Free Pussy Riot (From the Prison of Your Little Mind)

April 14, 2014 • Beauty

 

Photo courtesy of Amnesty USA

Photo courtesy of Amnesty USA

Some mornings in Los Angeles drivers forget how to merge.

There are odd starts and stops at on-ramps and doglegs, and where cars usually manage to dance and weave seamlessly, they end up looking like Bill de Blasio attempting to b-boy it (#smackdown).

During this brake dance most motorists don’t know whether to wave someone in or cut someone off (or rage, RAGE against the dying of their Southland commuter souls) and somewhere in between first cups of coffee and the numbing boredom of the morning rush, all vehicles come to a standstill, an impasse at an overpass, or worse: an accident. While these accidents are typically small fender benders (though, gently tap an S-Class and it’s going to cost you a stack of C-Notes), they have epic bottle-necking ramifications, as every car slows from snail-paced to stopped.

Last Monday night, after former members Nadezhda Tolokonnikova (Nadya) and Maria Alyokhina (Masha) of Russian protest band Pussy Riot attended a dinner in Hollywood hosted by Independence Day (ironic, or no?) director Roland Emmerich, the women were shuttled to Mack Sennett Studios in Silverlake to speak on a panel discussion hosted by Hunter Heaney and Chris Holmes of the Voice Project.

They were joined by Wayne Kramer of Jail Guitar Doors, Anne Litt of KCRW, Shepard Fairey of Obey, and Piotr Verzilov of Voina (Tolokonnikova’s husband and translator). The group ambled on to the stage to presumably, as the event promised, discuss the ability and power of music to effect positive social change.

Except like the 101 on a bad morning (or the 405 on any morning), none of these speakers coalesced quite in the way expected. It was all a little awkward, a little too obsequious on the moderator’s part, and, in many ways, did not rightfully recognize or discuss the women’s sacrifices, courage, their humanitarian work for LGBT rights in Russia, the current state of Putin’s dealings, the gulag-like conditions and the infringement of the labor rights of convicted Russian prisoners. There was so much meat to work with; instead, the whole thing felt like a plate of vegan platitudes.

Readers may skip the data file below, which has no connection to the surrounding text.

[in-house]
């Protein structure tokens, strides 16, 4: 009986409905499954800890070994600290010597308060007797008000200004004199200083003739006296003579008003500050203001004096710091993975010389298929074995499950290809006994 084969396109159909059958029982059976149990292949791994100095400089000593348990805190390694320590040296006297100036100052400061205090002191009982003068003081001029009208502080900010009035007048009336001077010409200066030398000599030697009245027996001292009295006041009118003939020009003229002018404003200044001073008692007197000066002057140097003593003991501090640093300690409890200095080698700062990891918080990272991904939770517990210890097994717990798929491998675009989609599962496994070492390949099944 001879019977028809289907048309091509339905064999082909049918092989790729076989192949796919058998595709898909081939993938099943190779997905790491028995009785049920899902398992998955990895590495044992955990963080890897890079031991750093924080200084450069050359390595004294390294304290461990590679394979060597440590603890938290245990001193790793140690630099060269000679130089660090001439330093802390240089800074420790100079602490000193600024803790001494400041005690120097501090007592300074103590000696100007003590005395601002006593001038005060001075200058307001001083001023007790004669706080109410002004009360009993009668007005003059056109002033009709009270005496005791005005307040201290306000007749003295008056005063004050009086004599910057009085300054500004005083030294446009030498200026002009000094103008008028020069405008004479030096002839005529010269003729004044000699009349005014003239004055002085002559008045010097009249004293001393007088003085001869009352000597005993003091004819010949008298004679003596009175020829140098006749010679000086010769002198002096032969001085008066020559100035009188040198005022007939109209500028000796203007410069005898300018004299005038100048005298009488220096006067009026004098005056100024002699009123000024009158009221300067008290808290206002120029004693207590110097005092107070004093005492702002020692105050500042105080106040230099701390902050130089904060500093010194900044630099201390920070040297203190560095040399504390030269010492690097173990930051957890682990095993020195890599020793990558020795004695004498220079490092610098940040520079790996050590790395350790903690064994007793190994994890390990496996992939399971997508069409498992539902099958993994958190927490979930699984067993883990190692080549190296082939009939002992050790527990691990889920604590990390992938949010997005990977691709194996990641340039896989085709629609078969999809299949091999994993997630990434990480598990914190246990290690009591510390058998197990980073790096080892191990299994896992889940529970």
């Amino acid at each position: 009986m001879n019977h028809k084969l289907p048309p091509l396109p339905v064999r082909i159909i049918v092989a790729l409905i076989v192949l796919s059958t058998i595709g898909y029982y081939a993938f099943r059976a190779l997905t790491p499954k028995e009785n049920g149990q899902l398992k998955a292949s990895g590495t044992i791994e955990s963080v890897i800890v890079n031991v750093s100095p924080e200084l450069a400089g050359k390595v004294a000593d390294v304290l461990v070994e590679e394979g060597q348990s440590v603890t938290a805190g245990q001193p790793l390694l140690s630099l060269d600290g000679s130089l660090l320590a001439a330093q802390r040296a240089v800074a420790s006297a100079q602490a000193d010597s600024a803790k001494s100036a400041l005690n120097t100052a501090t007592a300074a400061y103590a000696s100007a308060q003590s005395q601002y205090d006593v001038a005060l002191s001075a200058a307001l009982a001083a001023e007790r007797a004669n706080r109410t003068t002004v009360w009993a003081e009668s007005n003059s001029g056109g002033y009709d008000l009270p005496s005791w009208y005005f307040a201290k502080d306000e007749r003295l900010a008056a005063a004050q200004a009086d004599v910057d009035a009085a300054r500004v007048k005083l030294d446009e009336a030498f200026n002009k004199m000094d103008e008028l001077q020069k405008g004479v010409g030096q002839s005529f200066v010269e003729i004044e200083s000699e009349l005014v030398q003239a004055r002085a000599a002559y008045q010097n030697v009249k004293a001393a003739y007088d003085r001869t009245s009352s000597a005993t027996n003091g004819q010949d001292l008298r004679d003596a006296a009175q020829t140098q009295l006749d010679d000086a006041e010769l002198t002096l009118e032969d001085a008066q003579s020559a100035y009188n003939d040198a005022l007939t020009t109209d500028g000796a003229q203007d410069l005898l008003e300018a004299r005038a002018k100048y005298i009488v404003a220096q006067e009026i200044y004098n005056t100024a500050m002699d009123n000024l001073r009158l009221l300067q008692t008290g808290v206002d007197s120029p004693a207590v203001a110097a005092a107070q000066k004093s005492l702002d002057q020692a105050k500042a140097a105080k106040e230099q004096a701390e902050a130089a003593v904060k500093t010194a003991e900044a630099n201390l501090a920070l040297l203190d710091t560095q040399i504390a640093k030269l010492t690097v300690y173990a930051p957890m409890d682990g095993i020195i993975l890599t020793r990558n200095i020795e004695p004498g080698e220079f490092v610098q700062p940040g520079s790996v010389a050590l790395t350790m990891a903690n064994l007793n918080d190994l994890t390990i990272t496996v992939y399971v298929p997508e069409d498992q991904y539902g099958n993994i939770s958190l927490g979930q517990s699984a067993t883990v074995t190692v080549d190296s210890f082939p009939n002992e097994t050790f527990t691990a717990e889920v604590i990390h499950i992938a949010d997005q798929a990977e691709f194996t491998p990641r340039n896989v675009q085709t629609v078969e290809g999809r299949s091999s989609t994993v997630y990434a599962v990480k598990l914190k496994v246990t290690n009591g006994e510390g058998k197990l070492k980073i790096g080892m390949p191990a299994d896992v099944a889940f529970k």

To start, the “technician” tasked with hitting play on the introductory video couldn’t figure out how to get the player controls off the screen–which is as simple as moving the mouse. As such, the English subtitles were covered with the play bar, and despite one man from Moscow (who made himself known during the three-question Q & A portion of the night), the other non-Russian-speaking members of the audience were left to blindly interpret. An audience which, for its own part, was less than lackluster. There was a half-assed–literally half of the asses stayed in their seats–standing ovation when Nadya and Masha took the stage. There were light, polite claps when one of them said something virtuous. But even the energetic Russian in which Nadya intoned her answers could not save the tone of the evening.

“They were a little glib, no?” a woman dressed in all black remarked to her friend upon exiting the building.